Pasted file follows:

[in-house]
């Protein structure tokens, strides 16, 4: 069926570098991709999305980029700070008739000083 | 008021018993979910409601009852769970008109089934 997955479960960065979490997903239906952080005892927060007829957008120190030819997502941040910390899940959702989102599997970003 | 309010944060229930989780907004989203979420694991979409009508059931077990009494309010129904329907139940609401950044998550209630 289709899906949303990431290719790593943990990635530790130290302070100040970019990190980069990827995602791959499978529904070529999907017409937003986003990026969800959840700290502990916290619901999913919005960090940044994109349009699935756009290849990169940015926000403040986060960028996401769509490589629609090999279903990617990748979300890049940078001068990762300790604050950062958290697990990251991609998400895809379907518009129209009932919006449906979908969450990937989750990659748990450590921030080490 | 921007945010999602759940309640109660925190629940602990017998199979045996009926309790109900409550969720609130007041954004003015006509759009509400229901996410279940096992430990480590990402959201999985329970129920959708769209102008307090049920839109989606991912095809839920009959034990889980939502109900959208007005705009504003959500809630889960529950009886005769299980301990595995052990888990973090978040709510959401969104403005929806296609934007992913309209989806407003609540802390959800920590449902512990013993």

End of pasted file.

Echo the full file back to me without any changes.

[in-house]
């Protein structure tokens, strides 16, 4: 069926570098991709999305980029700070008739000083 | 008021018993979910409601009852769970008109089934 997955479960960065979490997903239906952080005892927060007829957008120190030819997502941040910390899940959702989102599997970003 | 309010944060229930989780907004989203979420694991979409009508059931077990009494309010129904329907139940609401950044998550209630 289709899906949303990431290719790593943990990635530790130290302070100040970019990190980069990827995602791959499978529904070529999907017409937003986003990026969800959840700290502990916290619901999913919005960090940044994109349009699935756009290849990169940015926000403040986060960028996401769509490589629609090999279903990617990748979300890049940078001068990762300790604050950062958290697990990251991609998400895809379907518009129209009932919006449906979908969450990937989750990659748990450590921030080490 | 921007945010999602759940309640109660925190629940602990017998199979045996009926309790109900409550969720609130007041954004003015006509759009509400229901996410279940096992430990480590990402959201999985329970129920959708769209102008307090049920839109989606991912095809839920009959034990889980939502109900959208007005705009504003959500809630889960529950009886005769299980301990595995052990888990973090978040709510959401969104403005929806296609934007992913309209989806407003609540802390959800920590449902512990013993």